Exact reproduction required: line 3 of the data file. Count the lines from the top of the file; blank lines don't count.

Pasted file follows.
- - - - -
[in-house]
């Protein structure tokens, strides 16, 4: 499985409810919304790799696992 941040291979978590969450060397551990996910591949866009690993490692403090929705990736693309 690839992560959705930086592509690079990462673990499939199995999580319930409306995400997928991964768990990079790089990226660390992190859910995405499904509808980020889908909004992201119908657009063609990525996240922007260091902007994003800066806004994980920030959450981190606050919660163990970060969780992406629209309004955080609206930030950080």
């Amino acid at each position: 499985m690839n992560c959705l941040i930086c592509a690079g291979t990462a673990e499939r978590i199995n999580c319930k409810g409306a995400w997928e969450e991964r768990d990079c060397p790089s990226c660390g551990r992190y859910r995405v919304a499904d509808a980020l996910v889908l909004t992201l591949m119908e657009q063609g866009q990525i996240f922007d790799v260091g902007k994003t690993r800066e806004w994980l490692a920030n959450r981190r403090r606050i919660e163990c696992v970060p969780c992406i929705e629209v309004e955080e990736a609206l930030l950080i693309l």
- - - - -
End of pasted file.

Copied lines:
């Amino acid at each position: 499985m690839n992560c959705l941040i930086c592509a690079g291979t990462a673990e499939r978590i199995n999580c319930k409810g409306a995400w997928e969450e991964r768990d990079c060397p790089s990226c660390g551990r992190y859910r995405v919304a499904d509808a980020l996910v889908l909004t992201l591949m119908e657009q063609g866009q990525i996240f922007d790799v260091g902007k994003t690993r800066e806004w994980l490692a920030n959450r981190r403090r606050i919660e163990c696992v970060p969780c992406i929705e629209v309004e955080e990736a609206l930030l950080i693309l």